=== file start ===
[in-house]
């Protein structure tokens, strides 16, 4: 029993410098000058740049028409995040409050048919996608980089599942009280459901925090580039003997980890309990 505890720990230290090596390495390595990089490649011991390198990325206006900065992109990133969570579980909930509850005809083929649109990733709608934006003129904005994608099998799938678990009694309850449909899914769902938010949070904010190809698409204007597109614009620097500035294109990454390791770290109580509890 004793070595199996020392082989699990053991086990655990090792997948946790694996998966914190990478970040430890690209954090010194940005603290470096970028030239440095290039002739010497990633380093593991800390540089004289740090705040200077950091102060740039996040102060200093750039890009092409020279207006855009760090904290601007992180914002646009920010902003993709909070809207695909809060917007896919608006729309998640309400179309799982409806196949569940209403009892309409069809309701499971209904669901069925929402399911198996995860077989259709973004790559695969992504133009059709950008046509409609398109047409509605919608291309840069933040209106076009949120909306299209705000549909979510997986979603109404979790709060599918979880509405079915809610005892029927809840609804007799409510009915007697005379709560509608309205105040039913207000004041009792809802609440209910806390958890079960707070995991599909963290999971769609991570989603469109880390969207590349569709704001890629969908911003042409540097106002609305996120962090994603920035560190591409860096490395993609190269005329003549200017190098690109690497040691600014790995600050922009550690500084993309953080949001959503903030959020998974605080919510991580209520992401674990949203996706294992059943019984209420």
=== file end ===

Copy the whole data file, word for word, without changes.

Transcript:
[in-house]
């Protein structure tokens, strides 16, 4: 029993410098000058740049028409995040409050048919996608980089599942009280459901925090580039003997980890309990 505890720990230290090596390495390595990089490649011991390198990325206006900065992109990133969570579980909930509850005809083929649109990733709608934006003129904005994608099998799938678990009694309850449909899914769902938010949070904010190809698409204007597109614009620097500035294109990454390791770290109580509890 004793070595199996020392082989699990053991086990655990090792997948946790694996998966914190990478970040430890690209954090010194940005603290470096970028030239440095290039002739010497990633380093593991800390540089004289740090705040200077950091102060740039996040102060200093750039890009092409020279207006855009760090904290601007992180914002646009920010902003993709909070809207695909809060917007896919608006729309998640309400179309799982409806196949569940209403009892309409069809309701499971209904669901069925929402399911198996995860077989259709973004790559695969992504133009059709950008046509409609398109047409509605919608291309840069933040209106076009949120909306299209705000549909979510997986979603109404979790709060599918979880509405079915809610005892029927809840609804007799409510009915007697005379709560509608309205105040039913207000004041009792809802609440209910806390958890079960707070995991599909963290999971769609991570989603469109880390969207590349569709704001890629969908911003042409540097106002609305996120962090994603920035560190591409860096490395993609190269005329003549200017190098690109690497040691600014790995600050922009550690500084993309953080949001959503903030959020998974605080919510991580209520992401674990949203996706294992059943019984209420």